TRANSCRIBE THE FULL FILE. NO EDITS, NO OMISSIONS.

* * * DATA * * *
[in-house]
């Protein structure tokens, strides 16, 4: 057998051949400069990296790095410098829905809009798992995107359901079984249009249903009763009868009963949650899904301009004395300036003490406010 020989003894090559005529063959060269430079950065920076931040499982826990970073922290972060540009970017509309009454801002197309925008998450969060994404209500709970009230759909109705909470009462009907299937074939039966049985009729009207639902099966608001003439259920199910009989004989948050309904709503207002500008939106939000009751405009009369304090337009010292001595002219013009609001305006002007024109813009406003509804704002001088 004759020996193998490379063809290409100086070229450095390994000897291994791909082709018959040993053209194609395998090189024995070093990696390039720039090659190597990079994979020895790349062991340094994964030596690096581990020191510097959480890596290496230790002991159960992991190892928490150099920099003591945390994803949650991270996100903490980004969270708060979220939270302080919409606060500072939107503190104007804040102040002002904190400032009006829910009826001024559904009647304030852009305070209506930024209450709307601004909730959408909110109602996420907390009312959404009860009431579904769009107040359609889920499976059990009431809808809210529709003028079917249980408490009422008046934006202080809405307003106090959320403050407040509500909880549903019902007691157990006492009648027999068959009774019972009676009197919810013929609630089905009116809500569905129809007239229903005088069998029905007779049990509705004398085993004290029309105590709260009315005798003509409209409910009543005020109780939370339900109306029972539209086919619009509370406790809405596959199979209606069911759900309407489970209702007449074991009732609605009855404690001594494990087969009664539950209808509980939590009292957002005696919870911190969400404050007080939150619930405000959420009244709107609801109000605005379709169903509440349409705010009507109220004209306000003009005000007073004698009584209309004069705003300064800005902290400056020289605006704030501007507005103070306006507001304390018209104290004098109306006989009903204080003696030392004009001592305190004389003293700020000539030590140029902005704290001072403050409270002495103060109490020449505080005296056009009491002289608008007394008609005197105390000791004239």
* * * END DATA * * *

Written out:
[in-house]
């Protein structure tokens, strides 16, 4: 057998051949400069990296790095410098829905809009798992995107359901079984249009249903009763009868009963949650899904301009004395300036003490406010 020989003894090559005529063959060269430079950065920076931040499982826990970073922290972060540009970017509309009454801002197309925008998450969060994404209500709970009230759909109705909470009462009907299937074939039966049985009729009207639902099966608001003439259920199910009989004989948050309904709503207002500008939106939000009751405009009369304090337009010292001595002219013009609001305006002007024109813009406003509804704002001088 004759020996193998490379063809290409100086070229450095390994000897291994791909082709018959040993053209194609395998090189024995070093990696390039720039090659190597990079994979020895790349062991340094994964030596690096581990020191510097959480890596290496230790002991159960992991190892928490150099920099003591945390994803949650991270996100903490980004969270708060979220939270302080919409606060500072939107503190104007804040102040002002904190400032009006829910009826001024559904009647304030852009305070209506930024209450709307601004909730959408909110109602996420907390009312959404009860009431579904769009107040359609889920499976059990009431809808809210529709003028079917249980408490009422008046934006202080809405307003106090959320403050407040509500909880549903019902007691157990006492009648027999068959009774019972009676009197919810013929609630089905009116809500569905129809007239229903005088069998029905007779049990509705004398085993004290029309105590709260009315005798003509409209409910009543005020109780939370339900109306029972539209086919619009509370406790809405596959199979209606069911759900309407489970209702007449074991009732609605009855404690001594494990087969009664539950209808509980939590009292957002005696919870911190969400404050007080939150619930405000959420009244709107609801109000605005379709169903509440349409705010009507109220004209306000003009005000007073004698009584209309004069705003300064800005902290400056020289605006704030501007507005103070306006507001304390018209104290004098109306006989009903204080003696030392004009001592305190004389003293700020000539030590140029902005704290001072403050409270002495103060109490020449505080005296056009009491002289608008007394008609005197105390000791004239």